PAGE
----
REVIEW: The Road to Gondwana: In Search of the Lost Supercontinent by Bill Morris
This is the story of a journey. Actually, it’s a story of many journeys, of paths woven through the fabric of Earth’s history, and of human history, all of which lead to one semi-mythical, and yet completely real place — the lost supercontinent Gondwana.
An immersive and fascinating journey into deep time, charting the ancient supercontinent of Gondwana through a billion years of Earth’s history.
‘Gondwana’ is a mystery of geological history; a lost supercontinent anda place woven into the consciousness of all who inhabit its scattered fragments. Today, the people who live in Africa, South America, India, Australia, Papua New Guinea, New Zealand and Arabia spend their lives walking around on what’s left of Gondwana. But what was life like when it was whole?
The Road to Gondwana traces the steps science took to find Gondwana, and the evolutionary journey of Gondwana itself. Our tour guide on this journey is Glossopteris – an extinct tree that dominated the supercontinent for 50 million years, before vanishing in the most devastating event ever to strike life on this planet, the Permian mass extinction.
Bill Morris is an author and journalist rather than the usual scientist I would have thought would write a book like this. But it turns out he’s the right guy to get an idea, research it, and then succinctly condense a whole lot of information into a book which will take readers back into Earth deep time. When I say “succinctly condense” remember we’re talking about roughly 500 million years of Gondwana + historical scientific discoveries.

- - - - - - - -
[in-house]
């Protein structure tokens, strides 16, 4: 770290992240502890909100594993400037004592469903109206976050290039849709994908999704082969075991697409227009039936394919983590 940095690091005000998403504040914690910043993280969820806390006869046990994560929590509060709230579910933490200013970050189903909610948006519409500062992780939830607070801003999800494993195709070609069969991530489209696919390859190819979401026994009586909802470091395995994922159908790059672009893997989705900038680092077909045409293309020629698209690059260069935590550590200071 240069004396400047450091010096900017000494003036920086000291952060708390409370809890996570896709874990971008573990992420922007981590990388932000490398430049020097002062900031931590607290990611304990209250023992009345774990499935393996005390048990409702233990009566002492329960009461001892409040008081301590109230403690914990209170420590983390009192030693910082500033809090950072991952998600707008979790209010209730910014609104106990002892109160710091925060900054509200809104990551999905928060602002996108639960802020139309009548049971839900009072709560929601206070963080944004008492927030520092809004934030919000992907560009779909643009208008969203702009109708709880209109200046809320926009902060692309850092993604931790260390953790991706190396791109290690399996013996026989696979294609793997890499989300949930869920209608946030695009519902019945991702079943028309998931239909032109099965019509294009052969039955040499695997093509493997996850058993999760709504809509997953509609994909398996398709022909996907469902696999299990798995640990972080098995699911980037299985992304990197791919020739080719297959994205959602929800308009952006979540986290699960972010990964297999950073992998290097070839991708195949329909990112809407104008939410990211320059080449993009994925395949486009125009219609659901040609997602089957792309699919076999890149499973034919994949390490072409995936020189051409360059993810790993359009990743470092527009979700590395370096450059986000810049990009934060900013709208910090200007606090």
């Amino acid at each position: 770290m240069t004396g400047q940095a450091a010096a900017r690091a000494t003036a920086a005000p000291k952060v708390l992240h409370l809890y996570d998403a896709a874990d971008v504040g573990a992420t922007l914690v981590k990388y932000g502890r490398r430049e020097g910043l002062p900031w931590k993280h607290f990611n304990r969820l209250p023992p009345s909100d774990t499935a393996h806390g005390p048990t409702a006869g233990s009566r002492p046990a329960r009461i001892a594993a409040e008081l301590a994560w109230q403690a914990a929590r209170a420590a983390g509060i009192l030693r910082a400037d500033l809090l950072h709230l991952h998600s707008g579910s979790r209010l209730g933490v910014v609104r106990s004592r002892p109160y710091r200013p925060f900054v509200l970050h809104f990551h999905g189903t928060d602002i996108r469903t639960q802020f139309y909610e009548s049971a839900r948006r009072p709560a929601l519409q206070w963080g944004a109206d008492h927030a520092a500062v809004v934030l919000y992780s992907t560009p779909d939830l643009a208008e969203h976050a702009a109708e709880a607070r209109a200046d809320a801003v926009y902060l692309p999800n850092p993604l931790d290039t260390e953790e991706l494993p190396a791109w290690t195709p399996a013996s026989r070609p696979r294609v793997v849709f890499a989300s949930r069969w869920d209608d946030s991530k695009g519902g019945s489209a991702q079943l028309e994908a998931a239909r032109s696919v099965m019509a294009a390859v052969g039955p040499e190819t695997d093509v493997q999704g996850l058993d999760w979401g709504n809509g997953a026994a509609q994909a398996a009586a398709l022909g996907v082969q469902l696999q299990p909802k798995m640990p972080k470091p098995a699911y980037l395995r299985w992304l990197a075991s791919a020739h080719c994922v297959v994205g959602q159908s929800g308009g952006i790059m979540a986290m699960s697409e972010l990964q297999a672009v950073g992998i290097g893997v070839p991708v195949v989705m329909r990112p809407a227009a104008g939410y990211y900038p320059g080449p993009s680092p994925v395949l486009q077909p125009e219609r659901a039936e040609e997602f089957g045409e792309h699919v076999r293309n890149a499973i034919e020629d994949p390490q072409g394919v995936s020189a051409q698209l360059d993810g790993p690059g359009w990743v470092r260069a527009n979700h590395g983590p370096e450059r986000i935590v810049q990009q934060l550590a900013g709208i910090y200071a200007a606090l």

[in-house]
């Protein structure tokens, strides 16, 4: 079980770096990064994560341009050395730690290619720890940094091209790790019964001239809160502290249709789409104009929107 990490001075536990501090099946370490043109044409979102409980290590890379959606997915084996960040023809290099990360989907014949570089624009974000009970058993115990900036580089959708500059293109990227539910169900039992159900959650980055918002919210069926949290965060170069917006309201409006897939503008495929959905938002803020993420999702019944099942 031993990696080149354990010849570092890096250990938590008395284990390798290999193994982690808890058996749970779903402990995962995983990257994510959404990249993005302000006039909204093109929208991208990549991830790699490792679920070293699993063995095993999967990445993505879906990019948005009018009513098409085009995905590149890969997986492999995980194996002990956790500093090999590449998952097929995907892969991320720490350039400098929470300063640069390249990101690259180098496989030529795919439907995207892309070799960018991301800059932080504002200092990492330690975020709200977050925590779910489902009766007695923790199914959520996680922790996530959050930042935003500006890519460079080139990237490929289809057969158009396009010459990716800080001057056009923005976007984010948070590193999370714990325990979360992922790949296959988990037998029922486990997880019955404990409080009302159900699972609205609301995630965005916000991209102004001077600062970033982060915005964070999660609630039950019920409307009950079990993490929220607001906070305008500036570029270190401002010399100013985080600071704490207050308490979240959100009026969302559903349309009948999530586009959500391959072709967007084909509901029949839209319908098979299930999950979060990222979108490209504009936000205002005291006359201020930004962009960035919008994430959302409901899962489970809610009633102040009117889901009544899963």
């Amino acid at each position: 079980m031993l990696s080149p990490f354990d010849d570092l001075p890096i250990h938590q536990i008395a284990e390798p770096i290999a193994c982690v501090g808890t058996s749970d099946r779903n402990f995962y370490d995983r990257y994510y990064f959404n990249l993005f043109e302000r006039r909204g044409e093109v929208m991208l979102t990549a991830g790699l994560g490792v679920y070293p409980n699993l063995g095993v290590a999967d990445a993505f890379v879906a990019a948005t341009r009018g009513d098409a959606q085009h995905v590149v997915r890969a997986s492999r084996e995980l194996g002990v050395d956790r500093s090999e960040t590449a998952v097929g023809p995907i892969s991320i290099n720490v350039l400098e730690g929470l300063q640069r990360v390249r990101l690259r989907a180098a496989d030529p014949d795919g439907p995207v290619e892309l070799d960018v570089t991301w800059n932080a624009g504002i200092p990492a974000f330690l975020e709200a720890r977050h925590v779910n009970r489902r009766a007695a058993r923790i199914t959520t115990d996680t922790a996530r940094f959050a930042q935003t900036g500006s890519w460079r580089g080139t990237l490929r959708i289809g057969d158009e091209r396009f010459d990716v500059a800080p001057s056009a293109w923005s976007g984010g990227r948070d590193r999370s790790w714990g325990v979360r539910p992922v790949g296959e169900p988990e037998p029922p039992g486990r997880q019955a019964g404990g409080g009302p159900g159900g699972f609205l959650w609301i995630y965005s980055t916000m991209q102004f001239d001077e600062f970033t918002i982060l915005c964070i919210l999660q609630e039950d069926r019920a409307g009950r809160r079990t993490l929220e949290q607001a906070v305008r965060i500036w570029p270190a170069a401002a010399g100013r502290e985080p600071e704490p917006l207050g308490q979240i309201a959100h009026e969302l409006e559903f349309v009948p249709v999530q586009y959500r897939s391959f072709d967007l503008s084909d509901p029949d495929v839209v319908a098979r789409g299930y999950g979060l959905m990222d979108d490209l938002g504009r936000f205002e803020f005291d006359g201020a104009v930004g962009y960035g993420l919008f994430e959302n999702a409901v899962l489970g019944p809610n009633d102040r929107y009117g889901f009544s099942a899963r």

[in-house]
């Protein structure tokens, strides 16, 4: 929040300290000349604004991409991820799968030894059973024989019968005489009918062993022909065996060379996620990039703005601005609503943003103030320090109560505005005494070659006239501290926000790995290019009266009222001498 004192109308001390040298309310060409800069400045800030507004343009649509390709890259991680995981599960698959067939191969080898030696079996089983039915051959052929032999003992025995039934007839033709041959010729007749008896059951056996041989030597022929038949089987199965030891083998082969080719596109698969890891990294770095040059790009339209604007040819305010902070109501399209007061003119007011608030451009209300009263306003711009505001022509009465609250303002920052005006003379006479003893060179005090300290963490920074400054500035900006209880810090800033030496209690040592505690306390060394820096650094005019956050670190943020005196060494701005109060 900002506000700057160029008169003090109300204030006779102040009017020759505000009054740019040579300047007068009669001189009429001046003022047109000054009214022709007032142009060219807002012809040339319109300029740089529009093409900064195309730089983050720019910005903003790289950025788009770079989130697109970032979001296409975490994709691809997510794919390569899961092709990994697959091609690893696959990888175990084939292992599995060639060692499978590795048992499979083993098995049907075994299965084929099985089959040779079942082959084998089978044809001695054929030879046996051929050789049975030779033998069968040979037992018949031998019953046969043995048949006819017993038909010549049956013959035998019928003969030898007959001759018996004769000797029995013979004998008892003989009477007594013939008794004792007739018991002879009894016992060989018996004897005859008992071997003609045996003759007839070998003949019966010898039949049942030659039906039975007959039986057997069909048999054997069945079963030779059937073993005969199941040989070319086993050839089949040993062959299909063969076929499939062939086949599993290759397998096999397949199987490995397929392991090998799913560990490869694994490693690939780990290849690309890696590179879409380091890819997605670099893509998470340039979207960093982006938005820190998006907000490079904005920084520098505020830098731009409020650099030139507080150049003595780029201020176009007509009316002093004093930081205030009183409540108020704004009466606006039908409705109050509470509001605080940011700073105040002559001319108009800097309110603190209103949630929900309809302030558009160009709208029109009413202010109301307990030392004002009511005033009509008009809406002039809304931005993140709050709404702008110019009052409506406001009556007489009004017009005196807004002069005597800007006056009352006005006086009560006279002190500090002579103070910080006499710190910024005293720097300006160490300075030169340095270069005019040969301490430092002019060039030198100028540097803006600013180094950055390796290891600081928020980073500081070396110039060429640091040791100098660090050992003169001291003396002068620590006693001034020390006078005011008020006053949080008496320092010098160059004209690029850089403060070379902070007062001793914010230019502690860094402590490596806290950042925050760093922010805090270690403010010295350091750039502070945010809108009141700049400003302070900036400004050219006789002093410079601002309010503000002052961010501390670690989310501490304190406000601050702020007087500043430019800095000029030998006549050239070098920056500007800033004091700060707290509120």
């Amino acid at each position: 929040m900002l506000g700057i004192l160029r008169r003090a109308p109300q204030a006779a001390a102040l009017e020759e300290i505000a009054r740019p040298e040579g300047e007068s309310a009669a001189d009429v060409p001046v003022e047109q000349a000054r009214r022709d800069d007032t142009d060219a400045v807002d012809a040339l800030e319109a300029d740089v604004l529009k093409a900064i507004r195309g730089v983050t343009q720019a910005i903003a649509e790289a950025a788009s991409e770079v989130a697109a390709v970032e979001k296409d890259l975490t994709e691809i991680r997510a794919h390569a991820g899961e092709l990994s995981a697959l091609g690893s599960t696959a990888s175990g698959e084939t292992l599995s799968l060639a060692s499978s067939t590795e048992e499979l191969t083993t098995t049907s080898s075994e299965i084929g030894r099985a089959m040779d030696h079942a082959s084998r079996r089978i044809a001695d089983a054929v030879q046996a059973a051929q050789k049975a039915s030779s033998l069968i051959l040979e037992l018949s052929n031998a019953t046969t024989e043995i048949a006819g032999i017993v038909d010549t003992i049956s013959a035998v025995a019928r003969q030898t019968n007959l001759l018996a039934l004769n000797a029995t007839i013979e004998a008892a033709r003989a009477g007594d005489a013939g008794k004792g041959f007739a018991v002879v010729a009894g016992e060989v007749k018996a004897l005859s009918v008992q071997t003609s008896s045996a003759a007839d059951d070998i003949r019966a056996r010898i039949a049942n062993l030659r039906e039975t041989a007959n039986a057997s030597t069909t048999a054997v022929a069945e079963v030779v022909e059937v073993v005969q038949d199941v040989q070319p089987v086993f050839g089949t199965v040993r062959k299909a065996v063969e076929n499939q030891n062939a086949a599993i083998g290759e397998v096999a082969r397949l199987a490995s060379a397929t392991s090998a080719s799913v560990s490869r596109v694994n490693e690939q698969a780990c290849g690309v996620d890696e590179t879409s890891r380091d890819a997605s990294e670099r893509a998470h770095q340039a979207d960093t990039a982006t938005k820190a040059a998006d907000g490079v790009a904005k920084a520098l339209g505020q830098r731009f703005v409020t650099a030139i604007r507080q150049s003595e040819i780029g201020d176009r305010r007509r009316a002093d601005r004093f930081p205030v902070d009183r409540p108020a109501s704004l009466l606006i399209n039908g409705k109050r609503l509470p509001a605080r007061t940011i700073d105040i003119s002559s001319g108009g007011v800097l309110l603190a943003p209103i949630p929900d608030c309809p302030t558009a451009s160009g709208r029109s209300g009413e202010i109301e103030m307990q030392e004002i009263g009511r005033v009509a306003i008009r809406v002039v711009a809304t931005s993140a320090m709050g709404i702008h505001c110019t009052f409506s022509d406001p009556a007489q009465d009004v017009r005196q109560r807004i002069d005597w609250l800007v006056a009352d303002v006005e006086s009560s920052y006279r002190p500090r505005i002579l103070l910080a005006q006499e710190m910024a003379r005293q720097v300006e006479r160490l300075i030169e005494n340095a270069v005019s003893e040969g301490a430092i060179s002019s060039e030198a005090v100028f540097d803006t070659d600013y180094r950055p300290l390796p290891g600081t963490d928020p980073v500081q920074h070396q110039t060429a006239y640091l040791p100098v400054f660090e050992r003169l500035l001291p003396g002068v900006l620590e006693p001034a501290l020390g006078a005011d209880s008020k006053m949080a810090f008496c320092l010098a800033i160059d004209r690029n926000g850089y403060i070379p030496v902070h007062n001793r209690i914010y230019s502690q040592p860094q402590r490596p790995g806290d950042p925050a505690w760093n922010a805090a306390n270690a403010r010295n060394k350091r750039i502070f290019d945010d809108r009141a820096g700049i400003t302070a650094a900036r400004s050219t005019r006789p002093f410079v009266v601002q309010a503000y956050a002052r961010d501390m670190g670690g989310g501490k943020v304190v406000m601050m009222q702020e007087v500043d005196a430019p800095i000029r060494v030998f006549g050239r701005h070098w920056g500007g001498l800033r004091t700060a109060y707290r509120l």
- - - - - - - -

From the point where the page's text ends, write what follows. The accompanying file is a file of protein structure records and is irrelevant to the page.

As the book began, I thought, “What …? Why are we starting with a recoup of the horrific attempt of the Scott party to reach the South Pole in 1912?” Because, I discovered, the real reason for that attempt was to also do scientific research including looking for fossils. Scott and his men found fossils, refused to leave them behind even as they fell deeper into exhaustion and ultimately froze to death. Glossopteris fossils were found thus helping prove that Antactica was once part of a giant supercontinent that also included Africa, South America, India (part of which gave Gondwana its name), Australia, the Falkland Islands, and New Zealand.
The book is not just about how we think Gondwana looked, and the flora and fauna that became fossils and proved a link between them all. It’s also a deep dive into the scientific efforts of 300 years of people who proved the continent once existed leading up to the only recently (even in human terms, much less geological ones) discovered means by which continents “move” across the face of the Earth leading to landmasses crashing together before pulling apart, rinse and repeat.
Then – interspersed between Morris’s journeys to these various countries and continents – he describes a world alien to ours with (sometimes, depended on O2 levels) giant dragonflies (27 in wingspans), lumbering herbivores, enormous forests (which after the Permian Extinction became our coal seams), and drastic weather. Then as the giant continent began to break up, dinosaurs and different plants flourished. Most of Morris’s attention is paid to plants which began the initial molding of the planet into a place that could sustain life and which, were we to vanish tomorrow, will immediately take over.
When I asked for this arc, I wrote a short story about how when I was in college, I took a geology course known on campus as “Rocks for Jocks.” The jocks soon realized that it wasn’t the easy A it was supposed to be but I stuck around and developed a lifelong interest in what we now call deep time as well as for a little mentioned supercontinent called Gondwana. I’m glad to finally read some more about it. B
Precambrian Animation by CR Scotese – YouTube
plate tectonics – YouTube
Seafloor Spreading – YouTube